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back to article Norwegians trial Oculus Rift in tanks: The ultimate battlefield simulator

Gamers might be excited about using Oculus Rift virtual reality goggles for simulated combat, but the Norwegian army is trying it out for real as a way to maneuver its tanks without exposing the crew. Oculus Rift being tested by the Norwegian army 'Hold on, just checking Facebook.' The system uses four cameras on the sides of …

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Silver badge

Amazing...

What you can buy at the local store (or mail order) these days. It's like you could equip your local army with a few bucks.

Unfortunately, the think of those in "high places" is that cheap != good, so we all end up paying for expensive solutions to cheap problems.

Oh, well.....

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Mushroom

Cheap Problem?

Getting something to work reliably inside a heavily vibrating environment with high temperatures and lives that depend on the reliability of the item is a 'cheap problem'?

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Anonymous Coward

Re: Amazing...

"Unfortunately, the think of those in "high places" is that cheap != good, so we all end up paying for expensive solutions to cheap problems."

Not just those in high places, those of us in low places think like that as well...

Put it this way, you have a rifle bullet flying at 1000fps towards your family jewels. Would you prefer the army to have spent hundreds of millions of pounds developing your bomb bay shield, or would you be thinking "thank god they saved all that cash".

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Coat

Internet of tanks?

With this Facebook ownership, do you poke the enermy to fire or like people to make sure you don't have blue on blue fire?

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Anonymous Coward

Re: Internet of tanks?

More likely it'll overlay ads on nearby trees, buildings, and vehicles.

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Silver badge

Re: Internet of tanks?

And periodically show Grumpy Cat memes.

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Silver badge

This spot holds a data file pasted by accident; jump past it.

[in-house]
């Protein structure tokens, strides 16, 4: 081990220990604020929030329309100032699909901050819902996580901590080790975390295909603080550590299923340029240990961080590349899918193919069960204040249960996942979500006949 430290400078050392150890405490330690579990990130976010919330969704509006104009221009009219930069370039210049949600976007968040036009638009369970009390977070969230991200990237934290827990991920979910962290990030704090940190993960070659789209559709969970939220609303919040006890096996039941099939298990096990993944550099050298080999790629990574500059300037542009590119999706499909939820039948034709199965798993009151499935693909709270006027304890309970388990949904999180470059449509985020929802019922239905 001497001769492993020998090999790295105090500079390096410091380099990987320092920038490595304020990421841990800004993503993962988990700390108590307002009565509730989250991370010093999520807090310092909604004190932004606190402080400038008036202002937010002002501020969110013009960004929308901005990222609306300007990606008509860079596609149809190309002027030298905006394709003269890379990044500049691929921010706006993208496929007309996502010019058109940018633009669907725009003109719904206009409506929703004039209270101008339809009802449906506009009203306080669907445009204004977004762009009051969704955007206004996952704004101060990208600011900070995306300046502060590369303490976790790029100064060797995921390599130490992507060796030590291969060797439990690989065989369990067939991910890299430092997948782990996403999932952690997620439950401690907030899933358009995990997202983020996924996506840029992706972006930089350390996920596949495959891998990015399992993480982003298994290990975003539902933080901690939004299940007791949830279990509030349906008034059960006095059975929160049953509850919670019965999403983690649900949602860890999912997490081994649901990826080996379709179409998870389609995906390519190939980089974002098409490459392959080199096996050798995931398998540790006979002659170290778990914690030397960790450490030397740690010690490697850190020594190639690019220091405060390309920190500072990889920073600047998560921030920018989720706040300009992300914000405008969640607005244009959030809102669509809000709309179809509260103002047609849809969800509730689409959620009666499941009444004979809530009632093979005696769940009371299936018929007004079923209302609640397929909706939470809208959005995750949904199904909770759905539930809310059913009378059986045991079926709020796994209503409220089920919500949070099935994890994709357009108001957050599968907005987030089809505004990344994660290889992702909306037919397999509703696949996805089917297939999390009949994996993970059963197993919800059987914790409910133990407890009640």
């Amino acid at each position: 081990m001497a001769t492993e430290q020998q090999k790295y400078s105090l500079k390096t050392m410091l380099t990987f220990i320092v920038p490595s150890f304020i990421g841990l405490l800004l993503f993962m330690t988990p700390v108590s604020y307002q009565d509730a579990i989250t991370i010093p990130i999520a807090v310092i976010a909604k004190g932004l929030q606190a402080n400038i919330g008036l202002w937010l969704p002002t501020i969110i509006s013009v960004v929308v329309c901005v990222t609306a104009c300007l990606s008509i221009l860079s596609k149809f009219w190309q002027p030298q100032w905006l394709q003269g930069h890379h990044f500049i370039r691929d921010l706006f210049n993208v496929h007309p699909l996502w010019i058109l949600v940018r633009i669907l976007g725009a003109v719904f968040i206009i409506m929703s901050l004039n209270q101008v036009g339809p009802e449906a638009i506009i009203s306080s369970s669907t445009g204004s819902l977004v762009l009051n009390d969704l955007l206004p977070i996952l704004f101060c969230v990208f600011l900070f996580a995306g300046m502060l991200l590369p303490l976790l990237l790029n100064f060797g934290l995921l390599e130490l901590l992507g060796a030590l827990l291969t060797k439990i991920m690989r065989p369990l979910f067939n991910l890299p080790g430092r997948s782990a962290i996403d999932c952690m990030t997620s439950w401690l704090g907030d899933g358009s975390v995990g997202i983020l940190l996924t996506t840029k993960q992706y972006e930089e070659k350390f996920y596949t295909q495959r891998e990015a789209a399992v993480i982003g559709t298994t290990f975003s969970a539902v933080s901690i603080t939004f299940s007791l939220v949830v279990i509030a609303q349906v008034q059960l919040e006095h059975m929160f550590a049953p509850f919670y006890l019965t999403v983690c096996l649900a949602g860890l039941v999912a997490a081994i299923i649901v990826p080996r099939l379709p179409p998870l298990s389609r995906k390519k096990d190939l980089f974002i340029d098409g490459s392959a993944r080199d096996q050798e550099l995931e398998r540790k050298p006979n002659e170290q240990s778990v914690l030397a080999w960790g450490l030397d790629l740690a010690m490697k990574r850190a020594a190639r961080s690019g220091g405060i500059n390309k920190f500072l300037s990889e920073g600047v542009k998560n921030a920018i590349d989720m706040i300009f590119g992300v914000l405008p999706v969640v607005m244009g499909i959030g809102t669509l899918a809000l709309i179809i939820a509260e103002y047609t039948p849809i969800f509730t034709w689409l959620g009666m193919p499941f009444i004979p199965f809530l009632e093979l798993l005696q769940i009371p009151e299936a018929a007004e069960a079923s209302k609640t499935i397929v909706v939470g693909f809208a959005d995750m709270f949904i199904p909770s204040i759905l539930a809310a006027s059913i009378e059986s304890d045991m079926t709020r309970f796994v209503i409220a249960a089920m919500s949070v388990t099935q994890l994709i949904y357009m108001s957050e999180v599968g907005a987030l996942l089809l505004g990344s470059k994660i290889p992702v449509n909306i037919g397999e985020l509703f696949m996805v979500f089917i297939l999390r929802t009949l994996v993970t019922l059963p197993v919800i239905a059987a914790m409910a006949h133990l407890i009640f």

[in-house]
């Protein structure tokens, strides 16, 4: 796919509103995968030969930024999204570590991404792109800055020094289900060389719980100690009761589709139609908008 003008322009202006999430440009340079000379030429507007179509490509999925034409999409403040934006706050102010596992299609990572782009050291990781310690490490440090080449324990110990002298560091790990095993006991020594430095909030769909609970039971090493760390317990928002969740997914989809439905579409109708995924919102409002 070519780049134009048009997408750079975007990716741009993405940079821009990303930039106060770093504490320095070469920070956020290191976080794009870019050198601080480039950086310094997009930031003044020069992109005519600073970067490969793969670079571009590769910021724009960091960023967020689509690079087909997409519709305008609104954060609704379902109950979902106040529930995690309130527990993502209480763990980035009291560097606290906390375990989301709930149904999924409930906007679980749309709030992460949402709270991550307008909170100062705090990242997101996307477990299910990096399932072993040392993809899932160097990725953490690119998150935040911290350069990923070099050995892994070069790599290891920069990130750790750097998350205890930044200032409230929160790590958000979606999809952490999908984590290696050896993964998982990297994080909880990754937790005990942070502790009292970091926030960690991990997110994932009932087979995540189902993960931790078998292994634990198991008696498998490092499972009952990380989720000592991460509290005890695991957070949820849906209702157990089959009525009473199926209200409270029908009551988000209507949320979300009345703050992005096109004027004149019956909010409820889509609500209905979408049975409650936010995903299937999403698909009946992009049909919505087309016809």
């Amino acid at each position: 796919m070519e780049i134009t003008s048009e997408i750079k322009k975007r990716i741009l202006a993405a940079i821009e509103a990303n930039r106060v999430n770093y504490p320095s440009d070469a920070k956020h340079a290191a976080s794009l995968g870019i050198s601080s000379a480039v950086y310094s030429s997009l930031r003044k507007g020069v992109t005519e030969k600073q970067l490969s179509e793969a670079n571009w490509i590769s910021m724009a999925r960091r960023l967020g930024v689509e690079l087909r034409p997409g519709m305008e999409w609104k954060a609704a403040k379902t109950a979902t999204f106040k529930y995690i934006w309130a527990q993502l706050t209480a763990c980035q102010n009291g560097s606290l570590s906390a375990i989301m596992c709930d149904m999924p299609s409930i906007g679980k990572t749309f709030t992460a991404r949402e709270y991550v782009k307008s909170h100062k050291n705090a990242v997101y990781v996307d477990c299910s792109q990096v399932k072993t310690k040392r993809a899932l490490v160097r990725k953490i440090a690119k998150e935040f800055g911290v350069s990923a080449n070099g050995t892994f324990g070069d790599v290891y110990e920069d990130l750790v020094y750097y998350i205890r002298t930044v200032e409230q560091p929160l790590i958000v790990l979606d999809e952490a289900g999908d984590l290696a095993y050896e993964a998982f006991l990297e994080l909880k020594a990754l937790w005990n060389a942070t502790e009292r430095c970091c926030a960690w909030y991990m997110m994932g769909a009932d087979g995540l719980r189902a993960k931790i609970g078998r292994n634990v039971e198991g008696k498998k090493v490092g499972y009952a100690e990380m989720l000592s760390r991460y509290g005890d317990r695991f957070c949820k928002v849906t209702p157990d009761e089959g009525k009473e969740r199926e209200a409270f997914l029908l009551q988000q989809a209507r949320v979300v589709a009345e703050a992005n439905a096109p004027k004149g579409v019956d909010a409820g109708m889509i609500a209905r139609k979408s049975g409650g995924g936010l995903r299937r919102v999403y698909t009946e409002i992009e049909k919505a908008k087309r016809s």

Re: Internet of tanks?

Or combine the two, and just overlay the ads on the enemy as a greater incentive to shoot them?

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FAIL

Bad, just bad

The US Army has things such as the SIMNET and CCTT, the latter being an excellent training platform (SIMNET sucks), but this is just pure laziness. If the Armor community thinks that this will pass muster, the Norwegians are going to have a long row to hoe.

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Bronze badge

Re: Bad, just bad

You may have misread the article. It's not about using Oculus as a simulator. The article heading was misleading in that respect. It's about providing all-round visibility for driver and commander.

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Re: Bad, just bad

Even a poor system will beat the limited vision available on a closed tank. The field of view on a closed tank is so poor that threats to the side may well not be detected. Add a rotatable camera with an adjustable zoom on the top of the turret that the tank commander can switch to and the distant viewing might well be better than that obtained in a open tank using a pair of binoculars but without the risk,

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Re: Bad, just bad

Better yet, have it as Picture-in-Picture and it auto-points to where the driver/commander is looking.

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Re: Bad, just bad